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  • Intent to Present deadline
  • June 28, 2019
  • Abstract Submission deadline
  • July 15, 2019
  • Registration deadline
  • July 22, 2019
  • Symposium
  • August 1, 2019


Symposium Date: August 1, 2019
Location: RIT Campus, Louise Slaughter Hall and Sustainability Institute

RIT students will have the opportunity to present their research and innovative ideas at the 28th Annual Undergraduate Research Symposium. The free, public event showcases research and creative projects undertaken during the past year by undergraduate students in all colleges and institutes on campus. All RIT undergraduate students are eligible and encouraged to participate.

Keynote Speaker

Jason BabcockJason Babcock received a B.S. in Imaging and Photographic Technology from RIT in 2000, an M.S. in Color Science from RIT in 2002, and an M.S. from the Interactive Telecommunications Program at NYU in 2005. In 2006 he founded Positive Science, a company that develops eye-tracking software and hardware for vision research. He's a recent graduate of RIT's Venture Creations business incubator, and 2018 third-place winner in Rochester's Luminate optics and photonics accelerator program at NextCorps.

Fun Facts:

In 1997, just after freshman year at RIT, Jason was one of four RIT students to fly aboard NASA's KC135a "Vomit Comet". With guidance from ITP's director, Andrew Davidhazy, the team designed an experimental high-speed imaging system to capture fluid dynamics of an exploding water balloon in zero gravity. He and the team spent two weeks at NASA's Johnson Space Center training for the experiment. In zero gravity, he did vomit, and has the whole event is on video!

In 1999 he discovered the world of vision research and eye-tracking methods in Dr. Jeff Pelz's Multidisciplinary Vision Research Laboratory (MVRL) at the Center for Imaging Science. This experience started a life-long passion for building image processing software and hardware to study eye movements and visual perception.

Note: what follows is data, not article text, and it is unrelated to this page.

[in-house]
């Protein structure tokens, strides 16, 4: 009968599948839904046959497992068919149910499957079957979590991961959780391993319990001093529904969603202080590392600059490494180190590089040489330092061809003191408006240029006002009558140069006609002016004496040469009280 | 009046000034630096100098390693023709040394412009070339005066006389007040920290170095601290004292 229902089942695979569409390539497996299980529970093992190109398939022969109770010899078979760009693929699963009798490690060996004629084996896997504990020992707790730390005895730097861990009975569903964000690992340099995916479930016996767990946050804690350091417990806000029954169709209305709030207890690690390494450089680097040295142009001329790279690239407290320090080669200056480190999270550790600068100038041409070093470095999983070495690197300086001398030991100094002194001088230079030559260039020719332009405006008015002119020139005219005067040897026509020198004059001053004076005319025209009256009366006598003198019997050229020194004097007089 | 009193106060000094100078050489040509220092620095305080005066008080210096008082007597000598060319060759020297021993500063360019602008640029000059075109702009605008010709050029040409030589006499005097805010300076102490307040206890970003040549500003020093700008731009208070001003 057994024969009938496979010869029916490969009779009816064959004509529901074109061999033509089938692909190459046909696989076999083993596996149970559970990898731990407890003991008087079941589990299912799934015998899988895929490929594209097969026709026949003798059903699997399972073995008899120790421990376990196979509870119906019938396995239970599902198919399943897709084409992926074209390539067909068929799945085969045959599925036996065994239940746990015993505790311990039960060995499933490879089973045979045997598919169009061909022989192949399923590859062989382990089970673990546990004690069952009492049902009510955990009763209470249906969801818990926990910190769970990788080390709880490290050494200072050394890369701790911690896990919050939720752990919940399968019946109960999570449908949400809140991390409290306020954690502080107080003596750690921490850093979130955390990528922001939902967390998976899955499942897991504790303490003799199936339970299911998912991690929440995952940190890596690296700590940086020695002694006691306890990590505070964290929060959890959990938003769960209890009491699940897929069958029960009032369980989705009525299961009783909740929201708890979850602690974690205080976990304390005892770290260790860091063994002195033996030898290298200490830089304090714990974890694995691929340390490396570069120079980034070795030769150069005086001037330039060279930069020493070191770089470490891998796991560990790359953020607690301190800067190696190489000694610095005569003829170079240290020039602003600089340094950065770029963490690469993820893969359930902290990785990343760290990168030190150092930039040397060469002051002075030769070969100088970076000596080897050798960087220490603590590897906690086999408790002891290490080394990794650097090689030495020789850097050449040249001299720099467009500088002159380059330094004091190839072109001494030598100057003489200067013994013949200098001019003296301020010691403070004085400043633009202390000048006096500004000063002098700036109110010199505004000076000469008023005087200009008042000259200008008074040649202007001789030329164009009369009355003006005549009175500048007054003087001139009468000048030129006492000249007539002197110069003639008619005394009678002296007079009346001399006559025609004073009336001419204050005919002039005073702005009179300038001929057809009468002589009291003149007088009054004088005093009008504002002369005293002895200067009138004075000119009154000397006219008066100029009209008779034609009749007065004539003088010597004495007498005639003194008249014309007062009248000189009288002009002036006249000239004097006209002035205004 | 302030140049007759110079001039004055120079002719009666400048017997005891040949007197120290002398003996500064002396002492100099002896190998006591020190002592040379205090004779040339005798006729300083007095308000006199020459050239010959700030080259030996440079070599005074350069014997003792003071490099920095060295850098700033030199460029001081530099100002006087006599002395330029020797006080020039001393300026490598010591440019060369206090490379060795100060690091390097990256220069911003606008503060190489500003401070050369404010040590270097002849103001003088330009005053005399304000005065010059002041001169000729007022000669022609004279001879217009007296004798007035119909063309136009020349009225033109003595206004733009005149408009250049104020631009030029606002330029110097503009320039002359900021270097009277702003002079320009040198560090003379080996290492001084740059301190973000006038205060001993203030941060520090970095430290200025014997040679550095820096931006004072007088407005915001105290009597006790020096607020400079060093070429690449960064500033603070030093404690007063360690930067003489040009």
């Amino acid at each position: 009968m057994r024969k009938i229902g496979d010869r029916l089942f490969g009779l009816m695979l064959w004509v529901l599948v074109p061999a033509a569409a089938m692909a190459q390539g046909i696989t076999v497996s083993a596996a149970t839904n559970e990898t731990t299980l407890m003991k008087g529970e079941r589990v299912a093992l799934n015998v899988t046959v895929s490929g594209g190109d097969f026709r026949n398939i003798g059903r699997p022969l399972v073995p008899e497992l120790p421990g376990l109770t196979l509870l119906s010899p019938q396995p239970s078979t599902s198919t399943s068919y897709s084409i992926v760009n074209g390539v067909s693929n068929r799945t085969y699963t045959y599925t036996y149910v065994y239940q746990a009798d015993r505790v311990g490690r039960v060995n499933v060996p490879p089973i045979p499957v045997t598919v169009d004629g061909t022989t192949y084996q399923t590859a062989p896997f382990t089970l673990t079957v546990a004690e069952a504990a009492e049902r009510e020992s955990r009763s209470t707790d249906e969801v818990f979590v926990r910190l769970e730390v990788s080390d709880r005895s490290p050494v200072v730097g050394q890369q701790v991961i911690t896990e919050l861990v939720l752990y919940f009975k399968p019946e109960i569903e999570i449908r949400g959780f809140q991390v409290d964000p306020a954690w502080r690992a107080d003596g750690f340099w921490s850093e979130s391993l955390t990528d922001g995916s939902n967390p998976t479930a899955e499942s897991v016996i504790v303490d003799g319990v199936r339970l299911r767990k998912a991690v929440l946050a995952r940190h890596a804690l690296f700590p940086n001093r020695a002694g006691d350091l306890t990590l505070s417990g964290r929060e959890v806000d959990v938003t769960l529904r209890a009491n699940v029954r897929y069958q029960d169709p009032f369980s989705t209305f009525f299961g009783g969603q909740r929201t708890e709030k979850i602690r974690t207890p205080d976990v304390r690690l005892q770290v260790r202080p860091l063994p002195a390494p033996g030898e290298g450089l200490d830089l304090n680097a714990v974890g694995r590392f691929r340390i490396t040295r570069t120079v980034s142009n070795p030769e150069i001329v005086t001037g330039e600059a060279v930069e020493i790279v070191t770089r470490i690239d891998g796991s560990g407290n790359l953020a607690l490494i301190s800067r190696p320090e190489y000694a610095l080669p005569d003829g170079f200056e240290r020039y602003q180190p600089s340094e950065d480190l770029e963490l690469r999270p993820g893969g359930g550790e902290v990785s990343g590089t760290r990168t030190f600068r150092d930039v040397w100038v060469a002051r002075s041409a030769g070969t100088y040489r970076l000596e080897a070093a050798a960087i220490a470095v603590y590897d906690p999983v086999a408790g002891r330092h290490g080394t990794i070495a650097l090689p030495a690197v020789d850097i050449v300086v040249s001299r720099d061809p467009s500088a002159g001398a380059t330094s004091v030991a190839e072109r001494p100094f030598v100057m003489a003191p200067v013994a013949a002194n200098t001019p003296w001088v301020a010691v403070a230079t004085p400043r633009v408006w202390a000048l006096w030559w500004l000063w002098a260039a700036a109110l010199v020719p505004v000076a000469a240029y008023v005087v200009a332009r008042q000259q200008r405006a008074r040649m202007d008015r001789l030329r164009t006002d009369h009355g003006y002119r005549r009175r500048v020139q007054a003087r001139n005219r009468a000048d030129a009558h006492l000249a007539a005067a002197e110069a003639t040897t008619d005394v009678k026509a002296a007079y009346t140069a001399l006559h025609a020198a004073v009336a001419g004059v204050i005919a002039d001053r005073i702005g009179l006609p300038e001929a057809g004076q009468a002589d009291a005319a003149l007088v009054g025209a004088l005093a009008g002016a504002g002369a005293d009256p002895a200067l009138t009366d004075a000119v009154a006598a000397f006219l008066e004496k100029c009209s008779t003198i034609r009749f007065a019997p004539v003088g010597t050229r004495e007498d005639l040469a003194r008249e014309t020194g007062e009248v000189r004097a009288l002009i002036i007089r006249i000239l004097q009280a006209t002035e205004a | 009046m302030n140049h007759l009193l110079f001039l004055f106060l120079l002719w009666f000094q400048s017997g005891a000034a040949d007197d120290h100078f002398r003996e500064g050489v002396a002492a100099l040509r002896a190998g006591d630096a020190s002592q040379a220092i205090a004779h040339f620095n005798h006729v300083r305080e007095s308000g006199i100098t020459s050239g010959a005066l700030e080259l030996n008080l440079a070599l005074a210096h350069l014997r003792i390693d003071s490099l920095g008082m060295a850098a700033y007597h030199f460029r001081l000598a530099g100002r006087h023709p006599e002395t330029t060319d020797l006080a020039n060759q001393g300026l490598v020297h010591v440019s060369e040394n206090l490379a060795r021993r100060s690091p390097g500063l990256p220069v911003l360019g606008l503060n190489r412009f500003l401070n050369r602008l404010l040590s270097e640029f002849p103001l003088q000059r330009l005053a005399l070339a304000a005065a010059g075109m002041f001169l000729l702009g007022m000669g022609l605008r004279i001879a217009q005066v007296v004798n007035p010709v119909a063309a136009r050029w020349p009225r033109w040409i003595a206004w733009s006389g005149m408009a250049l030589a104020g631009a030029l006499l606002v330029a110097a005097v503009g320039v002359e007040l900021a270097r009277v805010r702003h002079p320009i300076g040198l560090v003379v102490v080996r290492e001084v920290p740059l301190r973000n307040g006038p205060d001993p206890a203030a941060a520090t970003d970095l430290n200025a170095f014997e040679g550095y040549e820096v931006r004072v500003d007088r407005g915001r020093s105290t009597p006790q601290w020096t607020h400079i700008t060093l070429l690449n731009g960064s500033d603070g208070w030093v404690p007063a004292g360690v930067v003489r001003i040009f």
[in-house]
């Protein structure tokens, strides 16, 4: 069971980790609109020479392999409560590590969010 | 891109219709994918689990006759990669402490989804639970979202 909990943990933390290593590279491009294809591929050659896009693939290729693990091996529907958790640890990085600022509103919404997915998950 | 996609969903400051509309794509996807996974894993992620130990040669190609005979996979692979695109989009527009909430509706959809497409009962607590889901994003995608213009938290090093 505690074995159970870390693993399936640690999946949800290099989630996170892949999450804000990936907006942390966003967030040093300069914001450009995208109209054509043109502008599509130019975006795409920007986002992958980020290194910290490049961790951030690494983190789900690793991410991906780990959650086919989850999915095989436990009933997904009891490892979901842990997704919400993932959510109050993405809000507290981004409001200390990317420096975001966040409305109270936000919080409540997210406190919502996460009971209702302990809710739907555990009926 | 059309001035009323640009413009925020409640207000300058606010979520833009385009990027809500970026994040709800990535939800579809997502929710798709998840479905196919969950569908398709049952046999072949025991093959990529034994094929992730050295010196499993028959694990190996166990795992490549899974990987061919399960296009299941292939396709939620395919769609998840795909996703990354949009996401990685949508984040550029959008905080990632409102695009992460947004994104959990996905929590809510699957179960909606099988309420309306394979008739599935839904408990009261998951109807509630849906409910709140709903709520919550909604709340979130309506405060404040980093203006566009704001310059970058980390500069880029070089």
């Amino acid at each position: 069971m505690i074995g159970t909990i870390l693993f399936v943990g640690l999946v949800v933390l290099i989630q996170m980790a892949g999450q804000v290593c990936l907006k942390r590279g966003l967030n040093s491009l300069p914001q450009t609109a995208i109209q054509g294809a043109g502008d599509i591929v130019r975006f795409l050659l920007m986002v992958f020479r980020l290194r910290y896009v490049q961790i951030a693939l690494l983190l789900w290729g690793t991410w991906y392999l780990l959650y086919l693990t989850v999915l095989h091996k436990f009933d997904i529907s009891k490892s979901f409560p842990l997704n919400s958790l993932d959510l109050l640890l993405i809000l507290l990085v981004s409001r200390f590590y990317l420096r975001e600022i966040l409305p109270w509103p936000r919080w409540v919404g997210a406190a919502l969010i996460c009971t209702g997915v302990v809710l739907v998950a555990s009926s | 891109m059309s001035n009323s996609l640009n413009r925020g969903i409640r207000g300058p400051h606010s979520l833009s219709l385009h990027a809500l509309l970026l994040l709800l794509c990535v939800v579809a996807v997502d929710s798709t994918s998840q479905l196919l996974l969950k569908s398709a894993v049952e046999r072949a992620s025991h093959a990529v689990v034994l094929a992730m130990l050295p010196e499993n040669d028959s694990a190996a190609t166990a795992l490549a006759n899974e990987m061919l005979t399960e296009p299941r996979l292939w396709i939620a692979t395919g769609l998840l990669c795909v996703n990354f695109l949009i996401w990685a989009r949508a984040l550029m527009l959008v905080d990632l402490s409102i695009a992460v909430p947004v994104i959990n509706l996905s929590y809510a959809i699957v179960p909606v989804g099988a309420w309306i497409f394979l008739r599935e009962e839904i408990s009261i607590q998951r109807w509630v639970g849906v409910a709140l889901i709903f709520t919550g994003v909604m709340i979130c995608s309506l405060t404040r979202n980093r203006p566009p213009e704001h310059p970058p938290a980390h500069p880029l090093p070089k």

In 2005, just after completing a master's at NYU, he worked with Dr. Karen Adolph's team to build the first wearable eye-tracking system to research how infants look at the world when they are learning to walk.

In 2010 he traveled to Easter Island, one of the 7 wonders of the world, to collect eye-tracking footage in the most remote and mysterious island in the South Pacific Ocean. Also known as "Rapa Nui", the island is famous for the giant head sculptures called Moai.

For over 20 years, Babcock has been developing and building eye-tracking tools with many research labs, the Army, and universities around the world. In addition to building mobile eye-tracking systems for studying adult and infant vision, the company also develops custom systems for eye tracking animals.


Start Time End Time Event Location(s)
8:00am 8:30am Check-In & Continental Breakfast SLA 2210-2240
8:30am 9:00am Welcome Remarks SLA 2210-2240
9:15am 10:30am Oral Presentation Session 1 SLA & SUS classrooms
10:30am 11:30am Poster Presentation Session 1 & Coffee Break SUS Galleria
11:30am 12:30pm Oral Presentation Session 2 SLA & SUS classrooms
12:30pm 1:45pm Lunch & Keynote Speaker University Gallery &
SLA 2210 – 2240
1:45pm 3:00pm Oral Presentation Session 3 SLA & SUS classrooms
3:00pm 4:00pm Poster Presentation Session 2 & Afternoon Break SUS Galleria
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